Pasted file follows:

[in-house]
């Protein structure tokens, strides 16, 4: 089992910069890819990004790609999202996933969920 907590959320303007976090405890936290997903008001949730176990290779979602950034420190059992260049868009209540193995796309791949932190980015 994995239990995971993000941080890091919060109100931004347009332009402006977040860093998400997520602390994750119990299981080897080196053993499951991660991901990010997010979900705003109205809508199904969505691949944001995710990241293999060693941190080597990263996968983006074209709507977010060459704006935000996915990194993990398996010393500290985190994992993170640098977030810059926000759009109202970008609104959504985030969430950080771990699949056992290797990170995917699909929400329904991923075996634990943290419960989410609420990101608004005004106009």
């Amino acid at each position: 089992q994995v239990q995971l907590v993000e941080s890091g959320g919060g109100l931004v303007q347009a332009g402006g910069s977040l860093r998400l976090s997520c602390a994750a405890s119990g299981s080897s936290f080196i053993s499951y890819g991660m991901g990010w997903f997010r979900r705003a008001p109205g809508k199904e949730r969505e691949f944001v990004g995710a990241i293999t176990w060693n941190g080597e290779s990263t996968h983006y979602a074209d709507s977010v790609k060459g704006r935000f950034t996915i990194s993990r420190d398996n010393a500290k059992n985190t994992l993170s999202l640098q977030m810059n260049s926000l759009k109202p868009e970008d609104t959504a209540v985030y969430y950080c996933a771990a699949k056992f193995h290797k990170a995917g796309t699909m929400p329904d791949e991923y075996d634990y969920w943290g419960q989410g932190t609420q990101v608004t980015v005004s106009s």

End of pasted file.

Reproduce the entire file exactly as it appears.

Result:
[in-house]
């Protein structure tokens, strides 16, 4: 089992910069890819990004790609999202996933969920 907590959320303007976090405890936290997903008001949730176990290779979602950034420190059992260049868009209540193995796309791949932190980015 994995239990995971993000941080890091919060109100931004347009332009402006977040860093998400997520602390994750119990299981080897080196053993499951991660991901990010997010979900705003109205809508199904969505691949944001995710990241293999060693941190080597990263996968983006074209709507977010060459704006935000996915990194993990398996010393500290985190994992993170640098977030810059926000759009109202970008609104959504985030969430950080771990699949056992290797990170995917699909929400329904991923075996634990943290419960989410609420990101608004005004106009």
């Amino acid at each position: 089992q994995v239990q995971l907590v993000e941080s890091g959320g919060g109100l931004v303007q347009a332009g402006g910069s977040l860093r998400l976090s997520c602390a994750a405890s119990g299981s080897s936290f080196i053993s499951y890819g991660m991901g990010w997903f997010r979900r705003a008001p109205g809508k199904e949730r969505e691949f944001v990004g995710a990241i293999t176990w060693n941190g080597e290779s990263t996968h983006y979602a074209d709507s977010v790609k060459g704006r935000f950034t996915i990194s993990r420190d398996n010393a500290k059992n985190t994992l993170s999202l640098q977030m810059n260049s926000l759009k109202p868009e970008d609104t959504a209540v985030y969430y950080c996933a771990a699949k056992f193995h290797k990170a995917g796309t699909m929400p329904d791949e991923y075996d634990y969920w943290g419960q989410g932190t609420q990101v608004t980015v005004s106009s």